I am definitely a sick puppy. There I was at midnight last night, watching WomenRock, the amazing Melissa Etheridge breast cancer special on Lifetime -- truly one of the most moving things I've ever seen on television -- and, with tears streaming down my face, wondering briefly at how many people were watching the show, then speculating on how they measure their success and finally thinking that whoever the sponsorship manager is at Target deserves a raise.
I've been a Target fan for awhile, in part because of their "Pink" page on their web site, and in part because they make good stuff with great style, and in part because they are the anti-Walmart. Walmart woke up way to late to realize that they really do need society to give them permission to operate and that they can't just bully their way into our wallets or buy their way to good PR. Target, on the other hand, supports causes that appeal to their main target audience, women shoppers. And they do it in a way that is tasteful, focused, and brilliant. The ads last night were understated, while their support of the cause was strongly stated.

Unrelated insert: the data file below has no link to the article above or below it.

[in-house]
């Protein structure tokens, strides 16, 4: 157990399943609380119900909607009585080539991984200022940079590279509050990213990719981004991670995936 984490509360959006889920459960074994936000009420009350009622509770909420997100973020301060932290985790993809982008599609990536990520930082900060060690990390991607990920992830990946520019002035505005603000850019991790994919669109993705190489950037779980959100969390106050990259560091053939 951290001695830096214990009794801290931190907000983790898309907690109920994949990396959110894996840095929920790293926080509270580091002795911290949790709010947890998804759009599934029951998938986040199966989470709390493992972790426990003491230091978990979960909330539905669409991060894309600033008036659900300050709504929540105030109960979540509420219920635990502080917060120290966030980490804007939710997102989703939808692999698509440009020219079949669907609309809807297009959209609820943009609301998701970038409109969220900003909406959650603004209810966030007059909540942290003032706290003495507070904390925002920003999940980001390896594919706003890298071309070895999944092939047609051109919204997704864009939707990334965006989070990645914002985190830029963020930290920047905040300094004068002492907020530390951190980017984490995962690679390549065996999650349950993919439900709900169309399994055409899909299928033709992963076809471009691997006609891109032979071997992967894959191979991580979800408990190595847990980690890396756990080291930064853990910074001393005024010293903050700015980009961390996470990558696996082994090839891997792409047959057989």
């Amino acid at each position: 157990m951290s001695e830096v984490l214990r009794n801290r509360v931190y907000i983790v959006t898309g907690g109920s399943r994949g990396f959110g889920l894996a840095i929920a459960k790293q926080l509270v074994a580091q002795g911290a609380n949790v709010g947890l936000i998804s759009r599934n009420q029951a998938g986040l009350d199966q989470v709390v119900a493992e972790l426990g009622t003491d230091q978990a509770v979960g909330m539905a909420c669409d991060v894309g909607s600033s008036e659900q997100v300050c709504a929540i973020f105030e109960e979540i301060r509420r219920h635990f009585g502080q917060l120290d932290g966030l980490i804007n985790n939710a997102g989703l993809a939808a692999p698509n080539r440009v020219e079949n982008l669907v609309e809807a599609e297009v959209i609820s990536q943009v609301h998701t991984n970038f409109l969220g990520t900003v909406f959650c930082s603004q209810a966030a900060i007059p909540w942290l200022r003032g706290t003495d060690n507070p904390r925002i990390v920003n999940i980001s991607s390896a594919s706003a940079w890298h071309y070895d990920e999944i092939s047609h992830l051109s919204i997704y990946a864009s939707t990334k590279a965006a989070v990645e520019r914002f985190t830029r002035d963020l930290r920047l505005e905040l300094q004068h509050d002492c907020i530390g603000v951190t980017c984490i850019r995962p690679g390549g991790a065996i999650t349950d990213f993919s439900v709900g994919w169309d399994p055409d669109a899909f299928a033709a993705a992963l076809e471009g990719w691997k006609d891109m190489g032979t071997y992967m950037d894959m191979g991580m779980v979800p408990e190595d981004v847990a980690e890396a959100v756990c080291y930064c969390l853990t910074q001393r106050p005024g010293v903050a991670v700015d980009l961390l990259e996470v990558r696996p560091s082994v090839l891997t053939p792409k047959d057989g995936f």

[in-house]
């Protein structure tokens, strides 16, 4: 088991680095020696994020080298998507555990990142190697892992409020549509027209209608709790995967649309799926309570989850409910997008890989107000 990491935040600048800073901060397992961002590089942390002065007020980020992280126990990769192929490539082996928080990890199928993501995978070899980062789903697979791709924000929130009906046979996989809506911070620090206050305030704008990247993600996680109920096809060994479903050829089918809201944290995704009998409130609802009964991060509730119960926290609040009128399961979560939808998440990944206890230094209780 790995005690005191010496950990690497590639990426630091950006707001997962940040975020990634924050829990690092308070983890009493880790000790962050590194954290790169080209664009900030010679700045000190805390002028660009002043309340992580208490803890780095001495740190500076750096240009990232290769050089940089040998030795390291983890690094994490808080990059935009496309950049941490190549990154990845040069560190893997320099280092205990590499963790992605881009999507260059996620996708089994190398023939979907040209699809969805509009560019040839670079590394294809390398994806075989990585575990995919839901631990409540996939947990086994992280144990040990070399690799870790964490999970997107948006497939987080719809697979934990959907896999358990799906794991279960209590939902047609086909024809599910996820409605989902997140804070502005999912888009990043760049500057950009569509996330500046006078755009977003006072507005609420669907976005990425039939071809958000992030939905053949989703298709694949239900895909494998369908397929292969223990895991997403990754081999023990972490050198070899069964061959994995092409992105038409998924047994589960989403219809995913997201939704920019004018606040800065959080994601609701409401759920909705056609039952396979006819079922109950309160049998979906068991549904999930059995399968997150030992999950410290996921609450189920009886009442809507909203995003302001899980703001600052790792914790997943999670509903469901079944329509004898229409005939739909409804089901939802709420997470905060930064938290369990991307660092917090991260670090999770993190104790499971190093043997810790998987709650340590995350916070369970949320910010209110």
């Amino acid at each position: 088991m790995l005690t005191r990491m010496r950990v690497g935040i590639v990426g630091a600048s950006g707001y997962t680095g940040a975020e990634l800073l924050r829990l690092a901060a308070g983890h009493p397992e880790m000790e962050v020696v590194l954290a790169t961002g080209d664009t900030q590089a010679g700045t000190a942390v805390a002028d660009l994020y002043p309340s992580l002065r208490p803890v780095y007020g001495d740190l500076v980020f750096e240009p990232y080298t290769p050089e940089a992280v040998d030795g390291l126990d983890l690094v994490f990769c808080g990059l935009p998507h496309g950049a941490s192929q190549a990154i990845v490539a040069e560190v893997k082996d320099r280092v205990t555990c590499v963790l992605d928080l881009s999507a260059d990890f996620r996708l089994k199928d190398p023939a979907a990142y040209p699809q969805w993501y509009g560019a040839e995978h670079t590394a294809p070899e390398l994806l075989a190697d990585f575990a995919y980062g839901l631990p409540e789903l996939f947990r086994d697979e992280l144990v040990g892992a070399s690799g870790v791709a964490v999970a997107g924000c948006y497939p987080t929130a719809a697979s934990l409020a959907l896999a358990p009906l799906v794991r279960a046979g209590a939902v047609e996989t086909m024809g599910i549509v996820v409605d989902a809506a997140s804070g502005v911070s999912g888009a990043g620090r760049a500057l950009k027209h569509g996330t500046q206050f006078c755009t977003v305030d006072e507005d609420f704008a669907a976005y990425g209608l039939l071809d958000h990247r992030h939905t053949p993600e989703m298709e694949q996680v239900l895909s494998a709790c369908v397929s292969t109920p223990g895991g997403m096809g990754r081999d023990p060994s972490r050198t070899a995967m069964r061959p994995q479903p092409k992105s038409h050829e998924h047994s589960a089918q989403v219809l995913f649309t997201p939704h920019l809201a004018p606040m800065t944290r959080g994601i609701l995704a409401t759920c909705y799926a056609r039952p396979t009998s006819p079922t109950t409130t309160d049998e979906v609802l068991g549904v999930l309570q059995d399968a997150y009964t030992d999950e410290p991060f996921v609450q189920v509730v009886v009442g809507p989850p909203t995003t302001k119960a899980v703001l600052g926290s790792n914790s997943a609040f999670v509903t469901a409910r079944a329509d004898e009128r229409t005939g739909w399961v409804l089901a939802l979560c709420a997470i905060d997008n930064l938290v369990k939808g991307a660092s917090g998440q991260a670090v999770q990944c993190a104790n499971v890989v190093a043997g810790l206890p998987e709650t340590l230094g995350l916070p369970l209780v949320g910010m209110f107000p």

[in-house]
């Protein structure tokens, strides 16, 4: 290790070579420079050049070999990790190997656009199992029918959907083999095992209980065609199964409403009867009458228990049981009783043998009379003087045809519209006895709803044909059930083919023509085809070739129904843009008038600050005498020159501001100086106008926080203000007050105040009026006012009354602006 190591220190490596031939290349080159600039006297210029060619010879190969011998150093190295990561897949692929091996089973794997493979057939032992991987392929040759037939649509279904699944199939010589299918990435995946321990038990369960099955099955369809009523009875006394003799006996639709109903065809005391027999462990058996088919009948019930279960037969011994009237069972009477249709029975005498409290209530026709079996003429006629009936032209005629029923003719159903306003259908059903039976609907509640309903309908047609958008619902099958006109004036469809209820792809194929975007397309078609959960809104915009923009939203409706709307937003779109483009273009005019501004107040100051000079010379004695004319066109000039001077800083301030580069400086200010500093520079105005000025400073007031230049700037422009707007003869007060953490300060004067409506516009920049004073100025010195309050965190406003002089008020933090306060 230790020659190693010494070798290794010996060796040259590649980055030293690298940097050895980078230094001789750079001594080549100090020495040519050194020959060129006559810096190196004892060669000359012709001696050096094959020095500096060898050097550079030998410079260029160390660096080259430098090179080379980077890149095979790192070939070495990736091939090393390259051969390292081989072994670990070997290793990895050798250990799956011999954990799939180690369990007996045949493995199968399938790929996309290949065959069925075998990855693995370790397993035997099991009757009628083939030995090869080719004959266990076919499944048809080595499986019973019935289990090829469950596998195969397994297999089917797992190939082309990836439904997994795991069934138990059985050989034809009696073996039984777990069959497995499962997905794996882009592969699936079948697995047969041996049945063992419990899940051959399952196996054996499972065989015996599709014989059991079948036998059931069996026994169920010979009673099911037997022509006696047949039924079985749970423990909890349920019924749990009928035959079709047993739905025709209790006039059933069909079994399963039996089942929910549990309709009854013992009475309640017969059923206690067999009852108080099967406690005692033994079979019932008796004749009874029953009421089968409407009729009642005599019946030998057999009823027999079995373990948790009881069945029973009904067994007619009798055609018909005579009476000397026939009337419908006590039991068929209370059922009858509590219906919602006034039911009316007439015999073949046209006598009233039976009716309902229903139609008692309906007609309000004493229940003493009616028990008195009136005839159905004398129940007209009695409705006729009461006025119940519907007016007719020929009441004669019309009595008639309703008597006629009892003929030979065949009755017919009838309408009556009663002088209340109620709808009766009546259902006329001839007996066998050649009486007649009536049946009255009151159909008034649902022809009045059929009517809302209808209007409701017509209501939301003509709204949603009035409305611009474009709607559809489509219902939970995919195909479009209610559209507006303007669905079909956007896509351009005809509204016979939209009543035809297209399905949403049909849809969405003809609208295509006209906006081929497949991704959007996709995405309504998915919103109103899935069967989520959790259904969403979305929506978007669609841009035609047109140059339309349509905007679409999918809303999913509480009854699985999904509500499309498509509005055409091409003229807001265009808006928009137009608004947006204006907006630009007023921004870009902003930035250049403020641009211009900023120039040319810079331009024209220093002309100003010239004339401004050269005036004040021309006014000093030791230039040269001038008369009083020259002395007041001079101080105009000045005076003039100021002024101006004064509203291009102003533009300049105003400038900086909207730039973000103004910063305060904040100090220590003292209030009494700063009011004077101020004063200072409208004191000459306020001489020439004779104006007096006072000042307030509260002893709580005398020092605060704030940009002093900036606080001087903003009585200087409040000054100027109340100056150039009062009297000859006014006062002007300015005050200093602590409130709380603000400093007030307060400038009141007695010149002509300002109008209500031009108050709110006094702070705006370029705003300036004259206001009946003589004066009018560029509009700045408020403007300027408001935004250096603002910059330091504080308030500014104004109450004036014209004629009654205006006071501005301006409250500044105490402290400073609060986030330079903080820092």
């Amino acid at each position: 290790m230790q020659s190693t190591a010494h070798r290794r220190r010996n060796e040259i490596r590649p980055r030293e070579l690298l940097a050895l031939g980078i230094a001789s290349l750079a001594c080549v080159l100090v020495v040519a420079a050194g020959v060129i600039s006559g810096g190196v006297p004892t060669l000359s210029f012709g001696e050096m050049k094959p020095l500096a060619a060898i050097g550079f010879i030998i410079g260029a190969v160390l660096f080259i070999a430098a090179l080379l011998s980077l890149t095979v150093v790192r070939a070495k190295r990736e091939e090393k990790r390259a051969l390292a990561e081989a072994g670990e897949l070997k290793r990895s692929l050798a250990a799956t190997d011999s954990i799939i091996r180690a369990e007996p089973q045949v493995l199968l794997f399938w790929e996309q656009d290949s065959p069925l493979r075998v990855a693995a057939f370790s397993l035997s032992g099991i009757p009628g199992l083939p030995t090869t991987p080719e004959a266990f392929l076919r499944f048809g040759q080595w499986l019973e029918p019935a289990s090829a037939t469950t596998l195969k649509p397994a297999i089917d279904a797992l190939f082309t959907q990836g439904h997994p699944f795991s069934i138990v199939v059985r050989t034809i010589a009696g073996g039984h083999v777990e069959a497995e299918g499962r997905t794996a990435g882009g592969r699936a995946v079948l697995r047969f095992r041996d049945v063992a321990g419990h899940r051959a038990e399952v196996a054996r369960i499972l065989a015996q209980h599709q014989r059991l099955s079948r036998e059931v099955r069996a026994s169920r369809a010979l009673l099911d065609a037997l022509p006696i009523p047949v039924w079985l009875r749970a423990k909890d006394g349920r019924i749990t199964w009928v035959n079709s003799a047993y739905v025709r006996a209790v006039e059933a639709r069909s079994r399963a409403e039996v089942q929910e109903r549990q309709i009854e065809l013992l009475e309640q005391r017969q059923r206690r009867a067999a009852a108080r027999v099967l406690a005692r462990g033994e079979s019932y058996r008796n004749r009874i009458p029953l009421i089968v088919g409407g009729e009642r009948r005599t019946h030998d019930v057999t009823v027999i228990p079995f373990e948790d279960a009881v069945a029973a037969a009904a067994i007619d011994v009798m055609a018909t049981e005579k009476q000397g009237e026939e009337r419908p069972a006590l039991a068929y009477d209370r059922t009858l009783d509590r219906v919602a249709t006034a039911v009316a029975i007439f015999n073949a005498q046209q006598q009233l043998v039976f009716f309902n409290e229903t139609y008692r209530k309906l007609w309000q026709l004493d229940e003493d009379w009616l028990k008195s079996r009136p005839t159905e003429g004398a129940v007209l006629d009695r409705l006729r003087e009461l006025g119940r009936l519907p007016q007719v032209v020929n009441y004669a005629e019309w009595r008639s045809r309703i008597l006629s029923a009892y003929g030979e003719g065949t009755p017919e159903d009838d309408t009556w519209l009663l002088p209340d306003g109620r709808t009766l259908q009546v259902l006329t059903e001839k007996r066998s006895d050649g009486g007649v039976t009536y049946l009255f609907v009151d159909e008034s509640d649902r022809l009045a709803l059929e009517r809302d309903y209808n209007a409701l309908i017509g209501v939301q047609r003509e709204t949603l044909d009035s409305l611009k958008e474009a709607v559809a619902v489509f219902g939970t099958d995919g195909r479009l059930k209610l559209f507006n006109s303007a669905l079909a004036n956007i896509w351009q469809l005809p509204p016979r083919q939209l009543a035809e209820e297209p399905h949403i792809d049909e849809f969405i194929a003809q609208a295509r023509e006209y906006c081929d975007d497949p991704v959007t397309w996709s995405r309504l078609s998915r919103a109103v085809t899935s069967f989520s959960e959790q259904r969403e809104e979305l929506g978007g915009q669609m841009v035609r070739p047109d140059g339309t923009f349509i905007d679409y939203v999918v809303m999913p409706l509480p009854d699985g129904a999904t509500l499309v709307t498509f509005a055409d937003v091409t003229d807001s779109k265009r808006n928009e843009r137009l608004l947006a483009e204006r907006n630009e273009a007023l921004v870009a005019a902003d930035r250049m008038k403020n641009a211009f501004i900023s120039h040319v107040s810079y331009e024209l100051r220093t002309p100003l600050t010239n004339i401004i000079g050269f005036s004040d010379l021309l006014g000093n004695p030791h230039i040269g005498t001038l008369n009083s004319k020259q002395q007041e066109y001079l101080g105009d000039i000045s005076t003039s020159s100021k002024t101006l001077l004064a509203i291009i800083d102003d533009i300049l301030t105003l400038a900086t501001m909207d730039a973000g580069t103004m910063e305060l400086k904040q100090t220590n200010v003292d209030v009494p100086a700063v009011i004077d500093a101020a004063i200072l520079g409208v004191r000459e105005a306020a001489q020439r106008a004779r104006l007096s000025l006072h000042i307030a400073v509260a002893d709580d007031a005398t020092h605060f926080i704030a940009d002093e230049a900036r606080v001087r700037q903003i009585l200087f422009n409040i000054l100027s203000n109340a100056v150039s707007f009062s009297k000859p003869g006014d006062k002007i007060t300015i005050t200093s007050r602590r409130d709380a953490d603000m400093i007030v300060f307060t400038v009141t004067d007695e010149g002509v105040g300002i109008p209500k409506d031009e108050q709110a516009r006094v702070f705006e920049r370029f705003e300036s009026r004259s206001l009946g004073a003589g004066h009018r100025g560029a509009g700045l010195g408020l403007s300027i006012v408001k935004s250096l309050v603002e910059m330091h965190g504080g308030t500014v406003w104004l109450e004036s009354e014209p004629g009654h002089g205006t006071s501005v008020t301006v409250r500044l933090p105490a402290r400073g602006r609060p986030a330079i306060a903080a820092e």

A few weeks ago, every ad in the New Yorker featured a Target logo. Many were New Yorker style cartoons. They were funny, elegant and again, right on target (sorry) for the audience.
Last night's show was a classic example of why traditional measures of success don't work any more. Sure someone can count the eyeballs, but how do you measure the passion that the show evoked and the spillover respect that I now feel for Target and the other sponsors. How do you measure the fact that I will drive 50 minutes to shop at Target and won't ever step foot in a Walmart again despite the fact that there are three within 15 minutes of my house. How do you measure the fact that some number of people will read this blog and others and spread the word further? (well, actually, you can in fact count the links and the TrackBacks which is a measure of the social networking that's going on. Check out Shel Holtz's presentation at IABC Canada.)
And actually, if Target were to survey their customers (which they do on a regular basis) they would find out all these things. Come to think of it, they probably do measure all the above, and that's probably why they're so good at communications.